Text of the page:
Review: Custom Hand built Carbon Fiber Tubulars

IMG_00451-300x224If you have been racing for a while or are an avid rider you have probably seen someone riding on Carbon Fiber wheels. While I would rather see athletes make upgrades in themselves before they make investments in new cycling equipment I do understand the excitement of upgrades. “Will this or that upgrade improve my ride experience some how?” The answer is yes and no. It really depends on the upgrade you want to make. By far the biggest and arguably the best upgrade you can make, other than buying a new bike, is buying some great wheels.

I have written about wheels that I race and train on in past reviews so it’s time to write about my latest set.

I had a set of 50mm Carbon Fiber Tubular wheels built. My requirements were simple. I wanted a reasonably priced and durable set of carbon fiber tubular wheels that I could race in Time Trials, Criteriums and Road Races. I also mentioned that they should be light and smooth rolling. My Fulcrum Racing 3s are the smoothest rolling wheels I have ever owned. So I have been a bit spoiled.

When I began the search for a set of deep section aero rims my requirements centered on the depth of the rim. Depth traditionally plays a roll in various race disciplines. I thought I would go for a 30-40 mm rim but discovered that the weight difference between the 38/40s compared to 50s wasIMG_00411-300x224 negligible. So I selected Main Street Bikes house brand 50s. Going with a 50mm section wheel meant I would be a little more aero with an even stiffer rim. The 50s just seemed like a great all around rim. Tom at Main Street Bikes also shared with me that they were a better choice for CX racing as 50s were more than capable of plowing through mud, sand and snow without feeling flexy’ as he had experienced with 30s.

The next requirement I tackled was the durability, strength and rigidity of my new race wheels. You might think I would be concerned about the durability of a carbon fiber rims and the topic came up but once a stiff set of 50mm rims were selected I needed to select a strong set of spokes. I had a set of semi aero wheels that used some ridiculously fat aero bladed stainless steel spokes from Pillar and thought that would be the way to go. I was also tempted to go with a set of super light bladed titanium spokes. I was warned that using similarly bladed spokes like I had before would make the wheels to stiff and uncomfortable. I was also warned that the titanium spokes while very light could be flexy’ and potentially not as durable. So I settled on tried and true Sapim CX-ray spokes. These are stainless and are only slightly bladed. This thinner blade profile is less about aero dynamics and more about stiffness. I noticed on rides that even with a higher rim profile these new wheels do better in cross winds than my old wide bladed semi aero wheels ever did. For the durability factor I was concerned about the spoke nipples. I thought I would need to go with brass but was convinced that alloy spoke nipples would be fine. They cost a little bit less and came in multiple anodized colors.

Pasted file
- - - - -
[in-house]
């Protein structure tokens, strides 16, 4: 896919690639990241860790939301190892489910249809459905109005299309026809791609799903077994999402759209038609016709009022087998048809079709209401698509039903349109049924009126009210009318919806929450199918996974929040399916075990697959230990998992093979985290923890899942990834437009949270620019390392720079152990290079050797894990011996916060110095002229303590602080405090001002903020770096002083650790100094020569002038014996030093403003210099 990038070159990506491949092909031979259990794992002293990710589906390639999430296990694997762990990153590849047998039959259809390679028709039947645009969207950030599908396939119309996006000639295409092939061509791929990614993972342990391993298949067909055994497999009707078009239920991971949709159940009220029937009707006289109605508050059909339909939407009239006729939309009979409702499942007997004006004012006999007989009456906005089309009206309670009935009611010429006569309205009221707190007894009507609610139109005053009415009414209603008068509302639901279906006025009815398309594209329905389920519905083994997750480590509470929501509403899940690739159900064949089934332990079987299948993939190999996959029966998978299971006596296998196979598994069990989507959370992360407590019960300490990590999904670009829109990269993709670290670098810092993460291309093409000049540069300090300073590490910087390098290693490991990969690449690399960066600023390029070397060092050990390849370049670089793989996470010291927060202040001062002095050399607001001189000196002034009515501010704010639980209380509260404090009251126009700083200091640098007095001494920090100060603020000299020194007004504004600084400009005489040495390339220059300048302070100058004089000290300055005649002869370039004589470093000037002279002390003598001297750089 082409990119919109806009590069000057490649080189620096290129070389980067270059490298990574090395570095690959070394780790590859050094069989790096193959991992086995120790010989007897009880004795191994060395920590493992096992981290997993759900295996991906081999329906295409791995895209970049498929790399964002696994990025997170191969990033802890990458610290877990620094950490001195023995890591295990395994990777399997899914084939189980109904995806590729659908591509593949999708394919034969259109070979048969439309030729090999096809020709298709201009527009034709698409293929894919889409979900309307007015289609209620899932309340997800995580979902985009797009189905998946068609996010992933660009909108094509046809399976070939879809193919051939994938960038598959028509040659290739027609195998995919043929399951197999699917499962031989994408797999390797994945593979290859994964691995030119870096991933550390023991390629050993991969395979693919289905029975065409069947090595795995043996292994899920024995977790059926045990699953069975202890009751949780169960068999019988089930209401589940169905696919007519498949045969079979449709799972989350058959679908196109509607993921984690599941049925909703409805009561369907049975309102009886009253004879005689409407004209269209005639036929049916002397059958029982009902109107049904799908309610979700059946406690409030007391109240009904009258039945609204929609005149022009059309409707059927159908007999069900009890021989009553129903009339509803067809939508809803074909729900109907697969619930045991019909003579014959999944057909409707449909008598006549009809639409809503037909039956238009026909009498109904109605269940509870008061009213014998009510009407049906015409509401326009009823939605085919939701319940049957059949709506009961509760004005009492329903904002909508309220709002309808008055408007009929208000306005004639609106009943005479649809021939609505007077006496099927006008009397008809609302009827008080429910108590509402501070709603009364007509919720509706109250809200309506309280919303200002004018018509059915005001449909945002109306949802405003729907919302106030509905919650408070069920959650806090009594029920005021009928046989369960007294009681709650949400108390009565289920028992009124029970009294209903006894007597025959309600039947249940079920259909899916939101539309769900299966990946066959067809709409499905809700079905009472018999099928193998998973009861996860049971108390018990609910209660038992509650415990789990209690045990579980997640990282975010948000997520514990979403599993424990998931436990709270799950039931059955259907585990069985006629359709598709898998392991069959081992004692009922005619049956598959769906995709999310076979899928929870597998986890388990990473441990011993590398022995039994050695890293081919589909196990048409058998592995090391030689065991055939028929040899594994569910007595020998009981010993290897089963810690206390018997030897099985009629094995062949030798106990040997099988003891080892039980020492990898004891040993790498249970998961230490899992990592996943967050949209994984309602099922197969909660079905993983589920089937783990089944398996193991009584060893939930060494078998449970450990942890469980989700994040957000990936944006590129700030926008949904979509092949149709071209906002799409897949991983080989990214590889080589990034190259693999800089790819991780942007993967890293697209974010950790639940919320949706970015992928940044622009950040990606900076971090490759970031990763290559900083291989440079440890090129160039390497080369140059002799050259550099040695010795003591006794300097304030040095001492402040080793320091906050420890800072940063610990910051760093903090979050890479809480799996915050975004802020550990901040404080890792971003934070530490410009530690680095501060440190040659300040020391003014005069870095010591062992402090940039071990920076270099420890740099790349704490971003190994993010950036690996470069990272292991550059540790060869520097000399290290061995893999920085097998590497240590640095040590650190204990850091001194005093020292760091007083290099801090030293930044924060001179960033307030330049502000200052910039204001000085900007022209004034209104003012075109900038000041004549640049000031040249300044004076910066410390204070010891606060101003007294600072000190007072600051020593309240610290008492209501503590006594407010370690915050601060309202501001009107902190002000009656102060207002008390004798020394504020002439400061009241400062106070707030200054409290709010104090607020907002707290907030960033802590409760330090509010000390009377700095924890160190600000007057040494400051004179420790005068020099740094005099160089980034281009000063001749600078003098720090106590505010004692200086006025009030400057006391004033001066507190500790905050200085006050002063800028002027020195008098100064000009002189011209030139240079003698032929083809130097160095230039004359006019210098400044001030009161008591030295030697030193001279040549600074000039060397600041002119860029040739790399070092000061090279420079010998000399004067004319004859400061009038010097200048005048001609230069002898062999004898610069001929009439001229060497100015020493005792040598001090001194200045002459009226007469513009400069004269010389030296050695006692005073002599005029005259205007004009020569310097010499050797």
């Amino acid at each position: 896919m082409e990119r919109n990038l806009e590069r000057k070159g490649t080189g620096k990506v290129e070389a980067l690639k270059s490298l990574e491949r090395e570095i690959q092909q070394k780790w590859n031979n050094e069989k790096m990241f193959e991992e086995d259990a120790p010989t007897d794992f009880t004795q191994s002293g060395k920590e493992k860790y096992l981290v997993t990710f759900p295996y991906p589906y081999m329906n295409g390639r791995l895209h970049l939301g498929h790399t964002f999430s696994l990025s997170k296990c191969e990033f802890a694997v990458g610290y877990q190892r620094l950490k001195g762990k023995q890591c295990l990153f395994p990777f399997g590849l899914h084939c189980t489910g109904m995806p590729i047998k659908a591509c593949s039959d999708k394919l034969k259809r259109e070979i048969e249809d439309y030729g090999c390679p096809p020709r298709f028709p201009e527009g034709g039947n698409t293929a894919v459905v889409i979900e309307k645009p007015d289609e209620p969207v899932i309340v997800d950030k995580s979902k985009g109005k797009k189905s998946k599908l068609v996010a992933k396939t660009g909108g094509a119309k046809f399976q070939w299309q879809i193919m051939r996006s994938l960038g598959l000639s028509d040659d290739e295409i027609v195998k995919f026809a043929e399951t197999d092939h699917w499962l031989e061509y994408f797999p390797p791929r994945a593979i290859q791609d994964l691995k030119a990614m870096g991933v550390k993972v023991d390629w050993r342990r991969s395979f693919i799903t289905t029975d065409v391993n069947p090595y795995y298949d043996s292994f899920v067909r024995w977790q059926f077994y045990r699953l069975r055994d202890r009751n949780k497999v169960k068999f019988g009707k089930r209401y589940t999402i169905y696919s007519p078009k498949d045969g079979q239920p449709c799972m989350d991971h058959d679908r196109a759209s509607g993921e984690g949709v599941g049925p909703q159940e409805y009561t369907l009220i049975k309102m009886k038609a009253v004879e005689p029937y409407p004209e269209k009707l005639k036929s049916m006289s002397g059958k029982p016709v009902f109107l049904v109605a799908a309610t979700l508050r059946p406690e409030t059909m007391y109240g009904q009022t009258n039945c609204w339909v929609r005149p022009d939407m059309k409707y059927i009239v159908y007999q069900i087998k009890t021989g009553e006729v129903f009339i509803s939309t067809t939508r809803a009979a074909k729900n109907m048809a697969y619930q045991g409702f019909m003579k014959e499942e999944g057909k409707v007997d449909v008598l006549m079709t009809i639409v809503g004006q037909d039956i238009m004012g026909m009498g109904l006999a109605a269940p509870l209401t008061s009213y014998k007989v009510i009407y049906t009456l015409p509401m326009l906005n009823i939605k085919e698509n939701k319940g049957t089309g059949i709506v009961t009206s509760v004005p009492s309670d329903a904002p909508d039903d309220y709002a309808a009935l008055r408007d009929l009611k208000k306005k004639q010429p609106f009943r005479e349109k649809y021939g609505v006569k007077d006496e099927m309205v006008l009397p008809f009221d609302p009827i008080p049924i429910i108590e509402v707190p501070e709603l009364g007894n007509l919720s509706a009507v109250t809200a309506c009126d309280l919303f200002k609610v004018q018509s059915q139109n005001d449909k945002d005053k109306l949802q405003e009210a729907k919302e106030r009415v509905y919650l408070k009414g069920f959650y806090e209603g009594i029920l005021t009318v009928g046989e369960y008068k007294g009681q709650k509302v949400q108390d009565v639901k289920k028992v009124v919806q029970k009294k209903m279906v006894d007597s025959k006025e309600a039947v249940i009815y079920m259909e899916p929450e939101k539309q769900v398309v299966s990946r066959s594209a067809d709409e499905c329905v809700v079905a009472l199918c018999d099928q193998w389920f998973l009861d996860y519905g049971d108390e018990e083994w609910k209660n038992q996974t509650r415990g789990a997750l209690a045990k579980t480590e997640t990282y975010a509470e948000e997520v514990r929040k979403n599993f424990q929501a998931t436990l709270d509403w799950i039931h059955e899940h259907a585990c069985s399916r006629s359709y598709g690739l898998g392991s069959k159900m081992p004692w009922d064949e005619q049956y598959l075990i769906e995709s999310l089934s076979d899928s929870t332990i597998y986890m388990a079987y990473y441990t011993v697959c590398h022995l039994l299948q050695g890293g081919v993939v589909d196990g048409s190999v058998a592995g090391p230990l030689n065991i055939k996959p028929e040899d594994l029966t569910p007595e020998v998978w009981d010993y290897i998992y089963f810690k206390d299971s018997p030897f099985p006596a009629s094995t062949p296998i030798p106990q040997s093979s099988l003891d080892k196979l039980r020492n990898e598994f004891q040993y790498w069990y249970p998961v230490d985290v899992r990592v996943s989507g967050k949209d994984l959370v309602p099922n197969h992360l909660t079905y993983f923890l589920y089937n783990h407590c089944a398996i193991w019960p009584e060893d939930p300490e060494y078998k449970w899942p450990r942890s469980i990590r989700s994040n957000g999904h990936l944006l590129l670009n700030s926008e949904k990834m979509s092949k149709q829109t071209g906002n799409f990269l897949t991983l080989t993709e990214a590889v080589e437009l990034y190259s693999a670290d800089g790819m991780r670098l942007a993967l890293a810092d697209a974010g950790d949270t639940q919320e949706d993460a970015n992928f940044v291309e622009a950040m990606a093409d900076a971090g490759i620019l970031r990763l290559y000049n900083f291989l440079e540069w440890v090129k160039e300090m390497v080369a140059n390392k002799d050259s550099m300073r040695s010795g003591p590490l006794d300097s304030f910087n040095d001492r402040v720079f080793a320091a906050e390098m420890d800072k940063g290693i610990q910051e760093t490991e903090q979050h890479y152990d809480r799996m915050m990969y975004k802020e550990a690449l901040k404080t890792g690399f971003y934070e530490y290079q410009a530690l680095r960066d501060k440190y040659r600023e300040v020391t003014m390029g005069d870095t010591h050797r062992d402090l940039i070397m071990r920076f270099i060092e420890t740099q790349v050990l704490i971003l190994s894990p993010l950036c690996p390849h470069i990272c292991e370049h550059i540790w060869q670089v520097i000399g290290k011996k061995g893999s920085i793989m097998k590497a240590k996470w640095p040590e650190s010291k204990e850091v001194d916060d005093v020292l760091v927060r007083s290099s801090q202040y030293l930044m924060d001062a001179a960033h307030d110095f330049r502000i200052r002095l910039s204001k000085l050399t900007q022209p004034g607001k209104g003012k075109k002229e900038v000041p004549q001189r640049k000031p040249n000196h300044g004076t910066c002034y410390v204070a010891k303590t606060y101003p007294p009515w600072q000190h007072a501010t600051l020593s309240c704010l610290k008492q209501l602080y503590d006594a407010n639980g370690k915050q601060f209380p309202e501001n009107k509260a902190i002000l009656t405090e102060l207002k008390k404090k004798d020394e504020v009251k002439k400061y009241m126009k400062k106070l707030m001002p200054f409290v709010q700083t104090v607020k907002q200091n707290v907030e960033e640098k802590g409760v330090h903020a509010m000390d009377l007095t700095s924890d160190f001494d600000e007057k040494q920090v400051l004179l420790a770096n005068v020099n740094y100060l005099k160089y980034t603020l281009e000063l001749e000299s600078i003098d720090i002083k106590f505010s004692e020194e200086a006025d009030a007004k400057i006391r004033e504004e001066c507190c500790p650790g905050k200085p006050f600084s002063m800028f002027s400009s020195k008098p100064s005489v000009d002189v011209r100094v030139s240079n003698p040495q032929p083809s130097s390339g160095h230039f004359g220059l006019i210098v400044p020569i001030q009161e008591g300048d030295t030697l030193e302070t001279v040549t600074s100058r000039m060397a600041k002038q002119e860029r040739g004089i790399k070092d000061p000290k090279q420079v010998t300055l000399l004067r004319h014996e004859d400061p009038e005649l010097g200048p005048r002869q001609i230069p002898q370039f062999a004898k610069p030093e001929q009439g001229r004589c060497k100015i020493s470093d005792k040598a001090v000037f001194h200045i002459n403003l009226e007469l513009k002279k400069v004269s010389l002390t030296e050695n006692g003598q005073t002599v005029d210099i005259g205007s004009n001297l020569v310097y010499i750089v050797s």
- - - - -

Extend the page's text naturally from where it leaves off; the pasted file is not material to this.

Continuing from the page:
The next thing I tackled was the front and rear hub. After the cost of tubular rims the next most expensive component are the hubs. They needed to be affordable, light and smooth rolling. There are a plethora of specialty hub manufactures and some make some very reasonably priced products. However I was having a hard time finding hubs that would be light, loose ball bearing and affordable. As a matter of fact I couldn’t find what I wanted. Most hub manufacturers today only sell hubs with cartridge bearings. I could find very nice hubs from boutique manufacturers but the hubs would cost more than twice of the budget for the entire build budget! I did my research and settled on hubs from Token with Ceramic Bearings. These are very smooth rolling hubs, which makes up for the loud free hub. No sneaking around in the peloton.

IMG_00531-401x300Selecting a cassette was easy. I run nothing but Shimano Groups. It use to be during the day of 8 and 9 speed Shimano Groups that you could use a “Shimano Compatible Cassette” from any vendor on a Shimano drive train. You still can with Shimano 10 speed groups but you will be disappointed in the performance. Today’s 105, Ultegra and Dura-Ace groups are an entire system with very advanced designed Chain Rings when using their cranks. These chain rings use finally machined ramps and pins when matched with a Shimano 10 speed chain and cassette ends up being one of the smoothest shifting and most quiet drive trains around.

Tire choice of which tubular tires to buy was also a no brainer’ for me. I wrote an article a while back on the Vittoria Open Corsa CX clinchers that I used with my Fulcrum 3s. This was the second season I have ridden the Open Corsas so I decided to purchase the traditional Vitoria Corsa Tubular tires and I was not disappointed. If I had it to do all over again I would have gone with 700×23 over the 700×21 that I have now.